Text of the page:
In (2.1) - (2.3) sm3 are the components of the stress tensor, u3 is the component of the elastic displacement vector in the direction of axis x3; and are the vectors of strenght and induction of an electric field; f is the electric potential; cE44, e15 and ne11 are the shear modulus, measured at constant value of an electric field, the piezoelectric constant and dielectric permeability, measured at fixed deformation, respectively; r is the mass density of the material.
   The system of equations (2.1) - (2.3) will be brought to differential equations with respect to displacement u3 and electric potential f:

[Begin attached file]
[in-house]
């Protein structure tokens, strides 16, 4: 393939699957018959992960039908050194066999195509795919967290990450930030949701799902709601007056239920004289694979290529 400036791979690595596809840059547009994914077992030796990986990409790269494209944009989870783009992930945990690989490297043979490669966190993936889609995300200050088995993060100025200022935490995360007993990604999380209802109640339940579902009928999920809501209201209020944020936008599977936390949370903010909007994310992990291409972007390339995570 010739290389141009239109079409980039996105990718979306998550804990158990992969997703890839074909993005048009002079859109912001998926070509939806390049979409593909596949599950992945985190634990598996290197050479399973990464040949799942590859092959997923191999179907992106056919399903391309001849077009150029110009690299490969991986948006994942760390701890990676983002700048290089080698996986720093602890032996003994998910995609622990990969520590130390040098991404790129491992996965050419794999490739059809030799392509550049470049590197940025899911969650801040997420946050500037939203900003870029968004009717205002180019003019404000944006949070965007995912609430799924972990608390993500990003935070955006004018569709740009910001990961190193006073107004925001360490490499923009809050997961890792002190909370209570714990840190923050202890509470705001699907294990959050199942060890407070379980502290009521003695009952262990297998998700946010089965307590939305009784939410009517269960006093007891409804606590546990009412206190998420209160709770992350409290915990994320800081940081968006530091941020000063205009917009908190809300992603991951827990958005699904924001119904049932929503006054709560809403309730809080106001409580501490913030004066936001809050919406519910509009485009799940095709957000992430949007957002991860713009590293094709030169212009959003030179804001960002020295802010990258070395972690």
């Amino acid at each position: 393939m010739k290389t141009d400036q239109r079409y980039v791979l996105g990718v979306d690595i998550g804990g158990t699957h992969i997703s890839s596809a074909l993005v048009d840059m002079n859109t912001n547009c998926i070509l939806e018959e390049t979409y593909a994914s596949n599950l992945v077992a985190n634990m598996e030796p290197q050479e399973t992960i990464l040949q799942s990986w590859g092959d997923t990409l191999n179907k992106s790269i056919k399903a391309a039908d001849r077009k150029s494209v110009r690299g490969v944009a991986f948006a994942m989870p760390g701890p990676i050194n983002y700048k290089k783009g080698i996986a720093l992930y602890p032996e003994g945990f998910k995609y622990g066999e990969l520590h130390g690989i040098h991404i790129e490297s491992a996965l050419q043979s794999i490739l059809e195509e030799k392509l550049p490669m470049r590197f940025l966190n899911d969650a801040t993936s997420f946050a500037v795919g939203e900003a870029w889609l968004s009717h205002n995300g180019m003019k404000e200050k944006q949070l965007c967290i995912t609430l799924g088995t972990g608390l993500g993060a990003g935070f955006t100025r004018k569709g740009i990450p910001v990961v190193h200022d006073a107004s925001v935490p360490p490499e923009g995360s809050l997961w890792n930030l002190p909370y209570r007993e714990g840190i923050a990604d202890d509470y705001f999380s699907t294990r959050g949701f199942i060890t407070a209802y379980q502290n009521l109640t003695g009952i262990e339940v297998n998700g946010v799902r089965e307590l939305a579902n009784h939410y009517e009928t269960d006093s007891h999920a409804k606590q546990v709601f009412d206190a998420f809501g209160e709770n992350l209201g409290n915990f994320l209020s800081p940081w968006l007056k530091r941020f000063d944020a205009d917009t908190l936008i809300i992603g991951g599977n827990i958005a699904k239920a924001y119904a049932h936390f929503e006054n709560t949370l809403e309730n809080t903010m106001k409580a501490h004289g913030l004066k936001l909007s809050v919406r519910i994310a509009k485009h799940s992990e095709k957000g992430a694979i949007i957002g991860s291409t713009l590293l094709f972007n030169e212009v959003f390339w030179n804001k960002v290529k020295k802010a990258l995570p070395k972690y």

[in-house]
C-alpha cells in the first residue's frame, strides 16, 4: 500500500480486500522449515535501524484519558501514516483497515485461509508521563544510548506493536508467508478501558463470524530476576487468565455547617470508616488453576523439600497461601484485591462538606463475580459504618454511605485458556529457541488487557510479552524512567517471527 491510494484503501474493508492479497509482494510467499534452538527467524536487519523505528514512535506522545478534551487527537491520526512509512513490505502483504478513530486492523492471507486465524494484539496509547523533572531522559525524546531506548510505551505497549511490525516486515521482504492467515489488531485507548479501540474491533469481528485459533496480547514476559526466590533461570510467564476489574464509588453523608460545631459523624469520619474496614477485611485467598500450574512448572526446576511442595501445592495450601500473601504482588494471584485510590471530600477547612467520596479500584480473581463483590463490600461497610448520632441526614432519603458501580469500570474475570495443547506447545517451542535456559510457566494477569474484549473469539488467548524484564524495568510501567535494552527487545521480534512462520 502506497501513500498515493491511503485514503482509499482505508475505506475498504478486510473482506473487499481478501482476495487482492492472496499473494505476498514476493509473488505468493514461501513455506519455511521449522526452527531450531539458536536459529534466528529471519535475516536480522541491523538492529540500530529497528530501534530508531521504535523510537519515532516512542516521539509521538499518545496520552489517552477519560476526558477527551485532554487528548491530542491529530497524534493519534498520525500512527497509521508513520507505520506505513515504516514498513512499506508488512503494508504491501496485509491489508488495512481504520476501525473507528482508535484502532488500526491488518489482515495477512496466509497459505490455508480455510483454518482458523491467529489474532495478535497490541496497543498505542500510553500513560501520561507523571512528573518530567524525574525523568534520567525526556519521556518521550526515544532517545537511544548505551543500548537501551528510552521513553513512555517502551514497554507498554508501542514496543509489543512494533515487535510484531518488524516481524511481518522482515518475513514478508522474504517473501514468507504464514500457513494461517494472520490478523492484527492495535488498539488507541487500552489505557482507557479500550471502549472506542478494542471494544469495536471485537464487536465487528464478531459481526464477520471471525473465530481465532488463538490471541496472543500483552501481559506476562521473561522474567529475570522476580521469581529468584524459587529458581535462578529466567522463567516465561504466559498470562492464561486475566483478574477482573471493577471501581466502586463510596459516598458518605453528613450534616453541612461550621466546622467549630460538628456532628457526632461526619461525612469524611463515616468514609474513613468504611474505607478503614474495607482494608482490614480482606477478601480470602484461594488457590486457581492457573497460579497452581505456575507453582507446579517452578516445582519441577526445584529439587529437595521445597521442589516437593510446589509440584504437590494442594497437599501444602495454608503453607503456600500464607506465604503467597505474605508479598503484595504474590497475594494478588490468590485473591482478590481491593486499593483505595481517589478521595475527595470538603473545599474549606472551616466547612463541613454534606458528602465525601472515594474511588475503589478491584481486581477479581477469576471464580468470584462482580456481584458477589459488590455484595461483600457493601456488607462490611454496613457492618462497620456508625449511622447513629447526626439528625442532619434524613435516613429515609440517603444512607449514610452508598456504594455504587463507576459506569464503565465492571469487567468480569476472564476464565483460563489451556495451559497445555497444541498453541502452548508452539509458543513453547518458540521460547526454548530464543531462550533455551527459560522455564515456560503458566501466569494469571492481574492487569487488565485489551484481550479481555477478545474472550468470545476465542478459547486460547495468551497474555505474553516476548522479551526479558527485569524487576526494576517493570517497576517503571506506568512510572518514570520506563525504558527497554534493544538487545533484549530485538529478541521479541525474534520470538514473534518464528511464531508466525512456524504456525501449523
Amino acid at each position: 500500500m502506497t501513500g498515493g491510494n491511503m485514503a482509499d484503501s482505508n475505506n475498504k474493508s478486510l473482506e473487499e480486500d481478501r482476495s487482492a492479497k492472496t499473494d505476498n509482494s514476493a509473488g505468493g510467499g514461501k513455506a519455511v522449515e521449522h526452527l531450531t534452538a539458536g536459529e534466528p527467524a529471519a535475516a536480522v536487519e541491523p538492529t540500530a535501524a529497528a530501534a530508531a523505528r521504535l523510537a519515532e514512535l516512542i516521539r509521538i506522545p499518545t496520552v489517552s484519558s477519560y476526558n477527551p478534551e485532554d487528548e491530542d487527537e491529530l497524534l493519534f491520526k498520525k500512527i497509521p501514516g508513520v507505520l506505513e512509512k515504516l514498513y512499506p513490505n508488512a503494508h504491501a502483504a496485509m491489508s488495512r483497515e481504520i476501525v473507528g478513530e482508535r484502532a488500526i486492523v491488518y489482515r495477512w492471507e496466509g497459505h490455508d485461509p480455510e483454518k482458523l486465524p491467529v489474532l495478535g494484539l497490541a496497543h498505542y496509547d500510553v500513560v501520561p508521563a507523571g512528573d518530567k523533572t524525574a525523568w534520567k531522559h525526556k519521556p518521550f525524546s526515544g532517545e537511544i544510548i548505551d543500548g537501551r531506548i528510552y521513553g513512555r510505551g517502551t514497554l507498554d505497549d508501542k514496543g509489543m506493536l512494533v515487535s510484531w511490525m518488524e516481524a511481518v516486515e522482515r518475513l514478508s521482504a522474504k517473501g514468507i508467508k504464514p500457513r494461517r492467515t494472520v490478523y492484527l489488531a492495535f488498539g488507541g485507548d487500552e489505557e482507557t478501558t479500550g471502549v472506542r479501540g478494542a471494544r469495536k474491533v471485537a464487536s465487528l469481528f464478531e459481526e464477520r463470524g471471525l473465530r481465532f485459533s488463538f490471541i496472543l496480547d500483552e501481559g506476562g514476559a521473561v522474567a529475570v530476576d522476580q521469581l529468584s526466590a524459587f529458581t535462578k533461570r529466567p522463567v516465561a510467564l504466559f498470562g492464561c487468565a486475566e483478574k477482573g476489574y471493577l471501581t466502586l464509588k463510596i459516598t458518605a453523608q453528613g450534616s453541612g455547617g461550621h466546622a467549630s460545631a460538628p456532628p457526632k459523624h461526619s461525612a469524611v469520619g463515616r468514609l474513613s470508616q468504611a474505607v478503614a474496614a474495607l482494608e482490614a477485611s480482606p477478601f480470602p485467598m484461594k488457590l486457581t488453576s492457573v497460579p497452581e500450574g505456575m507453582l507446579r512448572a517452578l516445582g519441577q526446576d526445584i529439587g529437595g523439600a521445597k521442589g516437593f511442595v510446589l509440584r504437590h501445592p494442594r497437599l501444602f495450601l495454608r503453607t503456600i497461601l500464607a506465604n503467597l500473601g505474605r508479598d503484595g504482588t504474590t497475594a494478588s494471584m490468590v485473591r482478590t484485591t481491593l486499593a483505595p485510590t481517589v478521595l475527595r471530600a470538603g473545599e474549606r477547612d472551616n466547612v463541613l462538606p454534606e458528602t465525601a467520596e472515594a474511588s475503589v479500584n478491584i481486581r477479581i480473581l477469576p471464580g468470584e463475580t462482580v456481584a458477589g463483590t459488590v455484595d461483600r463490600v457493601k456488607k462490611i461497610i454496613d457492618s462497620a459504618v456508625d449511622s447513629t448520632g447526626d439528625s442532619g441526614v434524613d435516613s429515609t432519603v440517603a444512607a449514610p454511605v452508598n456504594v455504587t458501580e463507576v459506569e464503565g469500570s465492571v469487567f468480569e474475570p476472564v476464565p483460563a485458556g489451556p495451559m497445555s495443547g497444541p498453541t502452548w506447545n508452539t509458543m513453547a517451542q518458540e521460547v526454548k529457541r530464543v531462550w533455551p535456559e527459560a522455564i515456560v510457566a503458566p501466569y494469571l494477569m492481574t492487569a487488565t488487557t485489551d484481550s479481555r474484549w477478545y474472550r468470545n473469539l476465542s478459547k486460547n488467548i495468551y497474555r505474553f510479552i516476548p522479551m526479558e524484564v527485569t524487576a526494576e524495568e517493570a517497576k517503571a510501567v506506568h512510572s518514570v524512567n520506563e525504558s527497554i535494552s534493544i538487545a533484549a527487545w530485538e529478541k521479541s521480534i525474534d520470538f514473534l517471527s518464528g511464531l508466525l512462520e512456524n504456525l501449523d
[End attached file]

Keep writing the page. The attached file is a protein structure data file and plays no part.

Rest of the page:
cE442u3+e152f = r 2u3
t2
,   e152u3 - ne112f = 0.
(2.4)
From (2.4) we have the following relations
2u3 - c-2 2u3
t2
= 0,    2F = 0,
f =

 

(2.5)

where c is the velocity of a shear wave in the piezoceramic medium, k15 is the factor of a mechanical coupling [5].
   Mechanical and electric quantities taking into account (2.2), (2.3) and (2.5) may be expressed as functions u3 and F over formula
s13 - is23 = 2
z


cE44
1 + k215
u3 + e15F

,
D1 - iD2 = -2ne11 F
z
,    E1 - iE2 = -2
z


F + e15
ne11


,    z = x1 + ix2.
(2.6)

   Assuming u3 = Re(U3e-iwt), f = Re(f*e-wt) and F = Re(F*e-iwt) we will write down equations (2.5) with respect to amplitude quantities (where g is the wave number).
2U3 + g2U3 = 0,    2F* = 0,   f* = e15
ne11
U3 + F*,    g = w
c
,
(2.7)

   Assuming that the insert is fixed, let us represent the mechanical and electric boundary conditions on contour L = Lm as follows
U3 = 0,
(2.8)
Es+ = Es-,    Dn+ = Dn-.
(2.9)